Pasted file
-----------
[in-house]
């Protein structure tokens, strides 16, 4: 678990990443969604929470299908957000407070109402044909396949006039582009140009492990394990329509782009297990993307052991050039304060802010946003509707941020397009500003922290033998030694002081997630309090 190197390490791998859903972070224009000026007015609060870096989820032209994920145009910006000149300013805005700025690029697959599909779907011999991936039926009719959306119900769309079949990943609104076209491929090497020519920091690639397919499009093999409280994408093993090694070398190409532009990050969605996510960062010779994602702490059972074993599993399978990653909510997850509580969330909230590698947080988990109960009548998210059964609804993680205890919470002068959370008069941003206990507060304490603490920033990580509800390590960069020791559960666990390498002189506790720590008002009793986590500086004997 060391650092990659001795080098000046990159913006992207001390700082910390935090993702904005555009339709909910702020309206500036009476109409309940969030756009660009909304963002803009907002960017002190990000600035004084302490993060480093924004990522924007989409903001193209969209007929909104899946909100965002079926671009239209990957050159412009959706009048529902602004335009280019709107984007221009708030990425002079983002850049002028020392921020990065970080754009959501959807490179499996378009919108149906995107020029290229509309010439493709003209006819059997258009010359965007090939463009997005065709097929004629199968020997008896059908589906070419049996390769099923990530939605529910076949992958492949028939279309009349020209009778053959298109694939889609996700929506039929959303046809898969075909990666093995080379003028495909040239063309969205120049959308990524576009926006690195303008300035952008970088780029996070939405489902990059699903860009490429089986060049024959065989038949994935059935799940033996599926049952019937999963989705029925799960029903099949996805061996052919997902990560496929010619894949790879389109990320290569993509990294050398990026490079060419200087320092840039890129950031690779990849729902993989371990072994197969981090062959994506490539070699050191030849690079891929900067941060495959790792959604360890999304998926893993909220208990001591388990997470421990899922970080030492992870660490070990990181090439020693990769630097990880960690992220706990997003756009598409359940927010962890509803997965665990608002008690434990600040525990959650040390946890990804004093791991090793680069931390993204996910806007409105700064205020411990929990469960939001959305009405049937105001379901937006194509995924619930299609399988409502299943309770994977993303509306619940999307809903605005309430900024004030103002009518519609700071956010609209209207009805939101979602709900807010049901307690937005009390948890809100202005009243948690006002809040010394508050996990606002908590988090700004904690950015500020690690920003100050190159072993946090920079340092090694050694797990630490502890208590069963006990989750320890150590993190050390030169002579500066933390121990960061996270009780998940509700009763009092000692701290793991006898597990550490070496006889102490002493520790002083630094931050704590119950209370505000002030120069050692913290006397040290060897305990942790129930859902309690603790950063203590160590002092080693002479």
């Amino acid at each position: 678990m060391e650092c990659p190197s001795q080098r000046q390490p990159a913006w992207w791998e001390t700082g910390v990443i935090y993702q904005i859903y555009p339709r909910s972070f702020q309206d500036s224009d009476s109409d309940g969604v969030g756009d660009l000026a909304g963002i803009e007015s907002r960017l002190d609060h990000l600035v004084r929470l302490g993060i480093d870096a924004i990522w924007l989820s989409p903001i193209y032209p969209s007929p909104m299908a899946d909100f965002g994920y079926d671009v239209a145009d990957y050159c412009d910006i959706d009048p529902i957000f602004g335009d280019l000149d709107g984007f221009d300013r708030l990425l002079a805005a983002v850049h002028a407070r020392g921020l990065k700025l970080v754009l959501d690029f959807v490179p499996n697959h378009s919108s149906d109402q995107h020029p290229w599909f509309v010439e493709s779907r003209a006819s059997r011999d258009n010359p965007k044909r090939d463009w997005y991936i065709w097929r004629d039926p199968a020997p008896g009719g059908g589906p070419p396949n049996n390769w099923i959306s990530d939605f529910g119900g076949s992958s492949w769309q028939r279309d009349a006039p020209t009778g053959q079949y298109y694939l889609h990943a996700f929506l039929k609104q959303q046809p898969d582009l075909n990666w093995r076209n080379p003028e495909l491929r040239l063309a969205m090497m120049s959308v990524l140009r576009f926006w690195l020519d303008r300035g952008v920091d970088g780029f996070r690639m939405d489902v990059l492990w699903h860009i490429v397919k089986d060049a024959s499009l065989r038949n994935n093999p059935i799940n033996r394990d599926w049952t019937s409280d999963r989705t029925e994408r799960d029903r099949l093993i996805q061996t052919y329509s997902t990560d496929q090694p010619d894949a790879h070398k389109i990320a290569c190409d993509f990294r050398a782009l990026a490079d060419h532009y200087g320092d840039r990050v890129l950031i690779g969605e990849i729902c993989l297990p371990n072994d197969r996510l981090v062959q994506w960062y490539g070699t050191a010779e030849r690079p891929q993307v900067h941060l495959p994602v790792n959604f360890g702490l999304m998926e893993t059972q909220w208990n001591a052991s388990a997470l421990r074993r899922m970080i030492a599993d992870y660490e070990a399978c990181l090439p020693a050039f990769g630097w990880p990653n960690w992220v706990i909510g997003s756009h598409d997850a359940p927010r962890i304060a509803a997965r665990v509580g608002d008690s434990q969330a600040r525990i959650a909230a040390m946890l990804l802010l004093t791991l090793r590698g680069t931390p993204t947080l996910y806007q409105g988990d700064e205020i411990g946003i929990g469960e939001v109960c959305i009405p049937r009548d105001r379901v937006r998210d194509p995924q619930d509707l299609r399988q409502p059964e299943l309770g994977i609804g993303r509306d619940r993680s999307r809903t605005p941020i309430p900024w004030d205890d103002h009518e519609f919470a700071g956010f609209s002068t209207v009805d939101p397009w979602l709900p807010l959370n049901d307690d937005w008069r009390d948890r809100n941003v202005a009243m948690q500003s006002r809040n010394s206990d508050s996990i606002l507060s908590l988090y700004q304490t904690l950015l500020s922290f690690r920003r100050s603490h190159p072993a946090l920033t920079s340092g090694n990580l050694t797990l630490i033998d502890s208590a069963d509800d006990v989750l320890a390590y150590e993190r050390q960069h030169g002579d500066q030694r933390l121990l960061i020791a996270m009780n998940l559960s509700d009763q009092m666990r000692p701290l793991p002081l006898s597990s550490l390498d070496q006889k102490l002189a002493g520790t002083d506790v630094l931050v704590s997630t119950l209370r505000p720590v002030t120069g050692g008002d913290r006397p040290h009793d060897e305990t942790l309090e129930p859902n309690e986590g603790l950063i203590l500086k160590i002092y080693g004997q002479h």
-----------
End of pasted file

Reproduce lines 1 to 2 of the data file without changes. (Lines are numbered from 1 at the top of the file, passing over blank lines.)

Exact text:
[in-house]
């Protein structure tokens, strides 16, 4: 678990990443969604929470299908957000407070109402044909396949006039582009140009492990394990329509782009297990993307052991050039304060802010946003509707941020397009500003922290033998030694002081997630309090 190197390490791998859903972070224009000026007015609060870096989820032209994920145009910006000149300013805005700025690029697959599909779907011999991936039926009719959306119900769309079949990943609104076209491929090497020519920091690639397919499009093999409280994408093993090694070398190409532009990050969605996510960062010779994602702490059972074993599993399978990653909510997850509580969330909230590698947080988990109960009548998210059964609804993680205890919470002068959370008069941003206990507060304490603490920033990580509800390590960069020791559960666990390498002189506790720590008002009793986590500086004997 060391650092990659001795080098000046990159913006992207001390700082910390935090993702904005555009339709909910702020309206500036009476109409309940969030756009660009909304963002803009907002960017002190990000600035004084302490993060480093924004990522924007989409903001193209969209007929909104899946909100965002079926671009239209990957050159412009959706009048529902602004335009280019709107984007221009708030990425002079983002850049002028020392921020990065970080754009959501959807490179499996378009919108149906995107020029290229509309010439493709003209006819059997258009010359965007090939463009997005065709097929004629199968020997008896059908589906070419049996390769099923990530939605529910076949992958492949028939279309009349020209009778053959298109694939889609996700929506039929959303046809898969075909990666093995080379003028495909040239063309969205120049959308990524576009926006690195303008300035952008970088780029996070939405489902990059699903860009490429089986060049024959065989038949994935059935799940033996599926049952019937999963989705029925799960029903099949996805061996052919997902990560496929010619894949790879389109990320290569993509990294050398990026490079060419200087320092840039890129950031690779990849729902993989371990072994197969981090062959994506490539070699050191030849690079891929900067941060495959790792959604360890999304998926893993909220208990001591388990997470421990899922970080030492992870660490070990990181090439020693990769630097990880960690992220706990997003756009598409359940927010962890509803997965665990608002008690434990600040525990959650040390946890990804004093791991090793680069931390993204996910806007409105700064205020411990929990469960939001959305009405049937105001379901937006194509995924619930299609399988409502299943309770994977993303509306619940999307809903605005309430900024004030103002009518519609700071956010609209209207009805939101979602709900807010049901307690937005009390948890809100202005009243948690006002809040010394508050996990606002908590988090700004904690950015500020690690920003100050190159072993946090920079340092090694050694797990630490502890208590069963006990989750320890150590993190050390030169002579500066933390121990960061996270009780998940509700009763009092000692701290793991006898597990550490070496006889102490002493520790002083630094931050704590119950209370505000002030120069050692913290006397040290060897305990942790129930859902309690603790950063203590160590002092080693002479």